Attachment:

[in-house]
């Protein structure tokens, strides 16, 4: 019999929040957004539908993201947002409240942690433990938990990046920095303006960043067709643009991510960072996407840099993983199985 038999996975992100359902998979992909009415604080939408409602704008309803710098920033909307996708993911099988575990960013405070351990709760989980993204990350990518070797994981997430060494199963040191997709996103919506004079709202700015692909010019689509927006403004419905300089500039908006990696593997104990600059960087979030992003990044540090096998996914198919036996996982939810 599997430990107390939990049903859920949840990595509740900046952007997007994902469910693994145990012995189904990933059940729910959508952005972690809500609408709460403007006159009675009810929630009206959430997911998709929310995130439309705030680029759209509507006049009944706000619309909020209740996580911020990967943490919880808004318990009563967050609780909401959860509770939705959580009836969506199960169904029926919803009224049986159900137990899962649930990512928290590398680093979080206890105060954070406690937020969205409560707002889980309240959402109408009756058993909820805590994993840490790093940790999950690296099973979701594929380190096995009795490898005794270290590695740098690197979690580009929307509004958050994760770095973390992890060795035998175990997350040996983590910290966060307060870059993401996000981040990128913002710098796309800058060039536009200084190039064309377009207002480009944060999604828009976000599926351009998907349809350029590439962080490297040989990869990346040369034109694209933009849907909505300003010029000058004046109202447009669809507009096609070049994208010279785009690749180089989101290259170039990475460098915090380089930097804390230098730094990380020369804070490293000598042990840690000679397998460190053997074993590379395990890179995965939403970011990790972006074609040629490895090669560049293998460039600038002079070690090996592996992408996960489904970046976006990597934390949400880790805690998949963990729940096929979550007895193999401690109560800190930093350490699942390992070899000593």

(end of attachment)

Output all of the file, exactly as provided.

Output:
[in-house]
């Protein structure tokens, strides 16, 4: 019999929040957004539908993201947002409240942690433990938990990046920095303006960043067709643009991510960072996407840099993983199985 038999996975992100359902998979992909009415604080939408409602704008309803710098920033909307996708993911099988575990960013405070351990709760989980993204990350990518070797994981997430060494199963040191997709996103919506004079709202700015692909010019689509927006403004419905300089500039908006990696593997104990600059960087979030992003990044540090096998996914198919036996996982939810 599997430990107390939990049903859920949840990595509740900046952007997007994902469910693994145990012995189904990933059940729910959508952005972690809500609408709460403007006159009675009810929630009206959430997911998709929310995130439309705030680029759209509507006049009944706000619309909020209740996580911020990967943490919880808004318990009563967050609780909401959860509770939705959580009836969506199960169904029926919803009224049986159900137990899962649930990512928290590398680093979080206890105060954070406690937020969205409560707002889980309240959402109408009756058993909820805590994993840490790093940790999950690296099973979701594929380190096995009795490898005794270290590695740098690197979690580009929307509004958050994760770095973390992890060795035998175990997350040996983590910290966060307060870059993401996000981040990128913002710098796309800058060039536009200084190039064309377009207002480009944060999604828009976000599926351009998907349809350029590439962080490297040989990869990346040369034109694209933009849907909505300003010029000058004046109202447009669809507009096609070049994208010279785009690749180089989101290259170039990475460098915090380089930097804390230098730094990380020369804070490293000598042990840690000679397998460190053997074993590379395990890179995965939403970011990790972006074609040629490895090669560049293998460039600038002079070690090996592996992408996960489904970046976006990597934390949400880790805690998949963990729940096929979550007895193999401690109560800190930093350490699942390992070899000593």